A Crisis in the Construction Industry: How Does This Job Shortage Benefit You?
So many of us young people are facing an uncertain future: enormous debt, skyrocketing rent, job opportunities that are at best part-time purgatory or at worst one casual contract after another. Unlike previous generations, it may be years and years before we experience anything close to stable work with benefits and pensions.
To all of you students unsure if your chosen major will yield a steady job after graduation, what if I told you, there is a field where the current labour shortage virtually guarantees you a job? To all of you juggling multiple part-time jobs, what if I told you, you could have one full-time permanent job? To all of you working in the gig economy, what if I told you, you could have a job with benefits and bonuses? Let me tell you about a field that will check all these boxes: the construction trade industry.
The numbers do not lie. This year, Canada’s construction labour force has 1.4 million workers. This sounds like a lot, right? Unfortunately, even with over a million workers, the construction field currently has the second highest job vacancy rate in Canada.
Moreover, in just nine more years, more than 20% of that 1.4 million group will be eligible to retire. The situation is even more critical in the Maritime provinces: 25% of the construction workers there are expected to retire in a decade.
Increasing numbers of building projects is also a contributing factor to increased demand for construction professionals. Toronto, for example, has the more number of cranes on the entire continent. Who’s operating them?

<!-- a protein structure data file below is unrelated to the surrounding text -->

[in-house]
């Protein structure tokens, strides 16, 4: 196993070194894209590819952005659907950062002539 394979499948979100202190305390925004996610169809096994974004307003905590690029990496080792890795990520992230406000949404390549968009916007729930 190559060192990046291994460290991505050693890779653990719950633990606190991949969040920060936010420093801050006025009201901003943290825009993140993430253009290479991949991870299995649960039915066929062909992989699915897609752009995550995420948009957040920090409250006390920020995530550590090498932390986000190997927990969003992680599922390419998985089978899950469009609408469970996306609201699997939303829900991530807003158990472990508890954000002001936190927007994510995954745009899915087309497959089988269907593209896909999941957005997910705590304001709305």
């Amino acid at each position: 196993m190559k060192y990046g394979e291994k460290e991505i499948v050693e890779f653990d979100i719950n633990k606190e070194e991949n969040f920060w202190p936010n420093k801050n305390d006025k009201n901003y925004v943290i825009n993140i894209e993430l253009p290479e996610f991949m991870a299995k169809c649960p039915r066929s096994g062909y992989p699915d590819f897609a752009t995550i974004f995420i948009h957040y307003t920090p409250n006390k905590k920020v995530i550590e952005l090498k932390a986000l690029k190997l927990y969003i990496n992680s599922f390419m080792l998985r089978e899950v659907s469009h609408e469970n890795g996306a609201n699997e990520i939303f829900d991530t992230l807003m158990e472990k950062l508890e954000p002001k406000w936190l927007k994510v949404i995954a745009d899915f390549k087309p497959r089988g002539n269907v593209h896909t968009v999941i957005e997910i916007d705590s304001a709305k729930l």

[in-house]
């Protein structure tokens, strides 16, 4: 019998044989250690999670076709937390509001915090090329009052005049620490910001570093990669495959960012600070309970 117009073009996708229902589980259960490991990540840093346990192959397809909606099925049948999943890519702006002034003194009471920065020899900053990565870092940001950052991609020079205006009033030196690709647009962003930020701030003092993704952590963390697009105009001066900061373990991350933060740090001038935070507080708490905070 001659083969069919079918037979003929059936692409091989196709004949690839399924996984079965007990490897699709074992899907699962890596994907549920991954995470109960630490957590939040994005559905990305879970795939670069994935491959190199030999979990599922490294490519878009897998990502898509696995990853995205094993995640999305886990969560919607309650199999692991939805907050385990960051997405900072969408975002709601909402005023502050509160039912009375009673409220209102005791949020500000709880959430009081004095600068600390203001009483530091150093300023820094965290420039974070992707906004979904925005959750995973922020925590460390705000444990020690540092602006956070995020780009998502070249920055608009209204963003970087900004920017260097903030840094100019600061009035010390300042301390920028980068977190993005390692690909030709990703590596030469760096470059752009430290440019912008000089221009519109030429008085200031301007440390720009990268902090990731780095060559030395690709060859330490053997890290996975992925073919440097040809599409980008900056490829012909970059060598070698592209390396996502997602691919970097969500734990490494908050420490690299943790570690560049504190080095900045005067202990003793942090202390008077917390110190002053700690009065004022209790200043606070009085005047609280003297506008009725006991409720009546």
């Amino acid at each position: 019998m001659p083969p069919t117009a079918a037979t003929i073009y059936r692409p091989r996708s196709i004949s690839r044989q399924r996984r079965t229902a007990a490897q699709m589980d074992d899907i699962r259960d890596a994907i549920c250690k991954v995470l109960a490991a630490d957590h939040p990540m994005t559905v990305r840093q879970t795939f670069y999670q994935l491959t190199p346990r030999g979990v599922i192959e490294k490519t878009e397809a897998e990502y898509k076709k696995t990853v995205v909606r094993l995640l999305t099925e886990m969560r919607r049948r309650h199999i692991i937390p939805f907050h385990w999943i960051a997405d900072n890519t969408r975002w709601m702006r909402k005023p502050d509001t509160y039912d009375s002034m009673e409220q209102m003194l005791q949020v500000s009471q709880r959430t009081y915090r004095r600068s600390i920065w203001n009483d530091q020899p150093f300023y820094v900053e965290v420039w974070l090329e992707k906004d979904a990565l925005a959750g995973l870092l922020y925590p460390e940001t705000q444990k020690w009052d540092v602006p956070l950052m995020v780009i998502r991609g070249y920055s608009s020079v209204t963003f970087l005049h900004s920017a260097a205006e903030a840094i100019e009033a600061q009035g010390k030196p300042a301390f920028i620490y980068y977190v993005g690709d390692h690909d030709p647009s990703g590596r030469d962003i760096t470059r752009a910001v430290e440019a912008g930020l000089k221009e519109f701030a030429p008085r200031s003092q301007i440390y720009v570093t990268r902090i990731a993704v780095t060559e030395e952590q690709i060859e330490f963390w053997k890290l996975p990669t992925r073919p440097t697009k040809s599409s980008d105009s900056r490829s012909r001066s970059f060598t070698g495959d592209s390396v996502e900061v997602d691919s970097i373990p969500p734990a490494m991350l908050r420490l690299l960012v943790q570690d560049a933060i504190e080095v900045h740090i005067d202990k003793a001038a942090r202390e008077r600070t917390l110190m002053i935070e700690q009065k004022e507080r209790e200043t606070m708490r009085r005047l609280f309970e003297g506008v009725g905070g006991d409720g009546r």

What all this translates to is: “The message is clear: if you want to work in construction, there’s a job out there for you,” as Chris Gardner, CEO of the Independent Contractors and Businesses Association of British Columbia, so succinctly puts it.
This presents an amazing opportunity for you. The construction labour shortage is current and impending, which means if you start your apprenticeship (which is paid!) now, your job will still be in demand by the time you graduate as a journeyperson. This eliminates the pitfall of discovering your future job is no longer wanted after spending years on the necessary education. Ontario alone needs 170,000 construction workers over the next decade.
At the beginning of your career, you may expect an annual salary of $37,500, but as you gain more experience and/or join a unionized job, you can expect to earn more than $60,000 a year plus benefits. Salaries go even higher if you specialize in a specific construction trade, such as glazing, pipefitting, and welding.
If these incomes do not impress you, keep in mind that due to increasing demand and desperate employers, wages for general construction labourers are expected to increase 4.5% this year and again 5.1% in 2019. For more specialized construction tradespeople, wage hikes are even bigger: ironworkers will get a 7.7% increase this year. In addition, firms will want to offer more and better incentives to hire and keep talent.
Stop dreaming of winning the lottery. If you are looking for job certainty and stability, look no further than the construction industry. The continuing labour shortage will mean you have no difficulty finding jobs—all across Canada! Think of the traveling opportunities! When you are inevitably faced with multiple job offers, you can have your pick of the best pay and benefits.